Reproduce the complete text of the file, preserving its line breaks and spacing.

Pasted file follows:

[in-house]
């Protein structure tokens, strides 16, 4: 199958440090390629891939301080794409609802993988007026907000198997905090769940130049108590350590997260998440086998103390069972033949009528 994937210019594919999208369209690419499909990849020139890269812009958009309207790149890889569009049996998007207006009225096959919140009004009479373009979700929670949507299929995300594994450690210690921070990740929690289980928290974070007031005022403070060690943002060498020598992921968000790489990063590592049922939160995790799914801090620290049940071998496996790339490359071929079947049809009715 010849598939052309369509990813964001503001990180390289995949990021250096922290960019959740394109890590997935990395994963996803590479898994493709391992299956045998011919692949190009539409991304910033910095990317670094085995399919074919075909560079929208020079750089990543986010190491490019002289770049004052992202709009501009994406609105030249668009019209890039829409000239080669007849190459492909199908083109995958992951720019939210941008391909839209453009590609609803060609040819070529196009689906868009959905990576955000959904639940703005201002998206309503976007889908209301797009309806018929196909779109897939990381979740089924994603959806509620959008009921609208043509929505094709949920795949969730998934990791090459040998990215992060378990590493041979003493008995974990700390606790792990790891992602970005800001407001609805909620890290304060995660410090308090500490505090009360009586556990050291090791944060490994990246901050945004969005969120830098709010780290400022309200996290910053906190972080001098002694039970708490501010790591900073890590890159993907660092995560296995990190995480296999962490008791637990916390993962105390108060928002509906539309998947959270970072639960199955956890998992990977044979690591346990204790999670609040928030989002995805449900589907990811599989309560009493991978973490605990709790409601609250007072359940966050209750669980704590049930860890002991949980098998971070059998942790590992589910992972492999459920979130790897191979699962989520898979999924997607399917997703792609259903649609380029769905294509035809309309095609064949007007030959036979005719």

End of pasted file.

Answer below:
[in-house]
């Protein structure tokens, strides 16, 4: 199958440090390629891939301080794409609802993988007026907000198997905090769940130049108590350590997260998440086998103390069972033949009528 994937210019594919999208369209690419499909990849020139890269812009958009309207790149890889569009049996998007207006009225096959919140009004009479373009979700929670949507299929995300594994450690210690921070990740929690289980928290974070007031005022403070060690943002060498020598992921968000790489990063590592049922939160995790799914801090620290049940071998496996790339490359071929079947049809009715 010849598939052309369509990813964001503001990180390289995949990021250096922290960019959740394109890590997935990395994963996803590479898994493709391992299956045998011919692949190009539409991304910033910095990317670094085995399919074919075909560079929208020079750089990543986010190491490019002289770049004052992202709009501009994406609105030249668009019209890039829409000239080669007849190459492909199908083109995958992951720019939210941008391909839209453009590609609803060609040819070529196009689906868009959905990576955000959904639940703005201002998206309503976007889908209301797009309806018929196909779109897939990381979740089924994603959806509620959008009921609208043509929505094709949920795949969730998934990791090459040998990215992060378990590493041979003493008995974990700390606790792990790891992602970005800001407001609805909620890290304060995660410090308090500490505090009360009586556990050291090791944060490994990246901050945004969005969120830098709010780290400022309200996290910053906190972080001098002694039970708490501010790591900073890590890159993907660092995560296995990190995480296999962490008791637990916390993962105390108060928002509906539309998947959270970072639960199955956890998992990977044979690591346990204790999670609040928030989002995805449900589907990811599989309560009493991978973490605990709790409601609250007072359940966050209750669980704590049930860890002991949980098998971070059998942790590992589910992972492999459920979130790897191979699962989520898979999924997607399917997703792609259903649609380029769905294509035809309309095609064949007007030959036979005719």